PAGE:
Preparing for an emergency such as an earthquake or wildfire can feel like a daunting task at the outset. What to pack? How much water? How much food? Where to meet? Who to call?
That's why the city of Medford is encouraging area residents to take baby steps and check off one disaster-ready precautionary measure at a time through a new initiative called Do One Thing.
The program seeks to spur local residents to become better prepared for natural disasters. Since January, the city's emergency management office has been giving a single recommendation per month, prompting slow but steady progress toward the ultimate goal of emergency preparedness. The idea started with community residents, city officials said.
“There was definitely a need from both our community (and) neighboring communities on simple steps for people to take to be prepared,” said city Emergency Manager Melissa Cano. “A lot of people voiced that they wanted to be prepared on their own without any additional assistance, and kind of take that independence, if you will, toward getting prepared.”
The city opted into Do One Thing, a nationwide nonprofit organization that “aims to build more disaster-resilient communities,” according to the group’s website, www.do1thing.com.
City officials estimate 50 to 60 individuals and about a dozen faith-based organizations and nonprofits have gotten involved so far.
Participants have been prompted to make a plan (January), and purchase and store two weeks worth of bottled water (February).
In coming months, steps will include identifying storm shelter locations and preparing a go bag, emergency food supplies, and preparing for unique family needs. One example of this might include making sure your specific home evacuation plan works for a family member with a disability.
“When we give people kind of those small bites, if you will, they’re more inclined to stick with it,” Cano said, “versus giving people a long list of items to do.”
The step-by-step approach allows for more education on each bullet point, officials added.
“So getting your go bag ready, you can take a whole month and find some things for your go bag, get that ready, put it in your car, put it in a place in your house,” said Medford Community Relations Coordinator Kristina Johnsen. “And then the next month you can focus on getting a two-week supply of food and water.”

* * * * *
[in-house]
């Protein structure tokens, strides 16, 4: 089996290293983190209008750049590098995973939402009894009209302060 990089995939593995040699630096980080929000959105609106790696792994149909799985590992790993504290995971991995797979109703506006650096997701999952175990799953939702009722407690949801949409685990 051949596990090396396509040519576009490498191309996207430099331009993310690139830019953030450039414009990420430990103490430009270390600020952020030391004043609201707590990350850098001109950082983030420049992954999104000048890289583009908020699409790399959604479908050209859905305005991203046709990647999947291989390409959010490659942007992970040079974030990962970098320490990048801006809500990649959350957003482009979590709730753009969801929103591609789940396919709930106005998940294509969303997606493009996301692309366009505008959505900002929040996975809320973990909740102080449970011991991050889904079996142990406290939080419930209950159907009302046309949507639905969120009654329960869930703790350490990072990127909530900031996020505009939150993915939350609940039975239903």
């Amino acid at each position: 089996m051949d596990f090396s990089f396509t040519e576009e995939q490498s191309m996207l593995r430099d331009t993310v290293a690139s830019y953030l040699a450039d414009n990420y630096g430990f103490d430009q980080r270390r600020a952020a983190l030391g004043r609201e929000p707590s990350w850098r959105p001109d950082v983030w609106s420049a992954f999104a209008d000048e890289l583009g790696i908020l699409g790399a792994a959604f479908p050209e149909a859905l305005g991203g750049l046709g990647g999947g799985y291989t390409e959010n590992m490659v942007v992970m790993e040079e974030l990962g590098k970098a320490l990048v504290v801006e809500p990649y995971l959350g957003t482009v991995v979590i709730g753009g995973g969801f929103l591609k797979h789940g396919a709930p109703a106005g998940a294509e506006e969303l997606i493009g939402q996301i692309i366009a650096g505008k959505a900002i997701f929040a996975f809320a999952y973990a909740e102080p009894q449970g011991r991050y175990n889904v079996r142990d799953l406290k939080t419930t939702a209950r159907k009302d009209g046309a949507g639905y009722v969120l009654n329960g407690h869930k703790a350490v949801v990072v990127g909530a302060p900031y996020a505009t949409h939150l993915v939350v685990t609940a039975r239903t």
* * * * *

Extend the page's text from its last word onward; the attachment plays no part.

While the campaign is focused on preparing for a multitude of natural disasters, Cano said where you live influences how and what to become ready for. Southern Oregonians are more apt to have wildfire on the brain when it comes to the plan and preparations they pull together.
“And because in Northern California, recently, we had a very devastating fire, it’s on everyone’s minds,” Cano said.
Medford Fire-Rescue Battalion Chief Jason John said preparation for those types of events — even if it’s just a few small things — can go a long way.
“I think most people just really like to think it’s not going to happen to them,” John said. “I think having just the understanding that you’re in a hazard area or that it can happen to you is probably one of the greatest things you can do to begin with.”
And, John added, because of the destructive capacity of fire, making those preparations is crucial.
“A fire is going to leave moonscape behind it,” John said. “For the longest time we didn’t think that it was going to be an issue if you lived in a city. I think you can see with the catastrophic fires we’ve had in just the last couple years, when you look back at the city of Weed, the city of Redding, Paradise ... these are not areas that are geographically far away from us, but they have experienced absolutely devastating catastrophic wildfire. Literally, you drive through those areas even now today, and it is just moonscape. There is going to be nothing left.”
Reach reporter Ryan Pfeil at firstname.lastname@example.org or 541-776-4468.